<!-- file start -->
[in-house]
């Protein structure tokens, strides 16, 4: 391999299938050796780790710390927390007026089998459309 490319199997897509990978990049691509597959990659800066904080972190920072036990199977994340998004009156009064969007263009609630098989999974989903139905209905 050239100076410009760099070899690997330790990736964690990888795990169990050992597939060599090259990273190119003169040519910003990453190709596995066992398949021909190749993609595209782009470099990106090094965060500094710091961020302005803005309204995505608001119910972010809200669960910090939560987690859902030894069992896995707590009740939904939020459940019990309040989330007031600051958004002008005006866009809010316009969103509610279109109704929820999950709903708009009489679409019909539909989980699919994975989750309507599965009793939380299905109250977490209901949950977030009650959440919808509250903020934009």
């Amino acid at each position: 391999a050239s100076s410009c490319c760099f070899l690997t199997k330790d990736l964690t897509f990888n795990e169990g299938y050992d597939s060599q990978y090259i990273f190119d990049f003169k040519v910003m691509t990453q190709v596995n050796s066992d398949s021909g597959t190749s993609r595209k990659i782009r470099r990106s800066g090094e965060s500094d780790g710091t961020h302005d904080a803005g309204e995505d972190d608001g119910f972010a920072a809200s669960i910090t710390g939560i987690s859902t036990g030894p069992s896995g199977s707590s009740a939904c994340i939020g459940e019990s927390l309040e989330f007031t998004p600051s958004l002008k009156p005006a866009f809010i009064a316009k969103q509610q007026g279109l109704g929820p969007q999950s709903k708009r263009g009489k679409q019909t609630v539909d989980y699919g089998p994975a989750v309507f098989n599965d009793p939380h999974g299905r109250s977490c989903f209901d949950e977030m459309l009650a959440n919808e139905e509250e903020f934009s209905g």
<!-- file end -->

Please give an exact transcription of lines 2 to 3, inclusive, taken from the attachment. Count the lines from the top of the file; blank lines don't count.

């Protein structure tokens, strides 16, 4: 391999299938050796780790710390927390007026089998459309 490319199997897509990978990049691509597959990659800066904080972190920072036990199977994340998004009156009064969007263009609630098989999974989903139905209905 050239100076410009760099070899690997330790990736964690990888795990169990050992597939060599090259990273190119003169040519910003990453190709596995066992398949021909190749993609595209782009470099990106090094965060500094710091961020302005803005309204995505608001119910972010809200669960910090939560987690859902030894069992896995707590009740939904939020459940019990309040989330007031600051958004002008005006866009809010316009969103509610279109109704929820999950709903708009009489679409019909539909989980699919994975989750309507599965009793939380299905109250977490209901949950977030009650959440919808509250903020934009």
């Amino acid at each position: 391999a050239s100076s410009c490319c760099f070899l690997t199997k330790d990736l964690t897509f990888n795990e169990g299938y050992d597939s060599q990978y090259i990273f190119d990049f003169k040519v910003m691509t990453q190709v596995n050796s066992d398949s021909g597959t190749s993609r595209k990659i782009r470099r990106s800066g090094e965060s500094d780790g710091t961020h302005d904080a803005g309204e995505d972190d608001g119910f972010a920072a809200s669960i910090t710390g939560i987690s859902t036990g030894p069992s896995g199977s707590s009740a939904c994340i939020g459940e019990s927390l309040e989330f007031t998004p600051s958004l002008k009156p005006a866009f809010i009064a316009k969103q509610q007026g279109l109704g929820p969007q999950s709903k708009r263009g009489k679409q019909t609630v539909d989980y699919g089998p994975a989750v309507f098989n599965d009793p939380h999974g299905r109250s977490c989903f209901d949950e977030m459309l009650a959440n919808e139905e509250e903020f934009s209905g």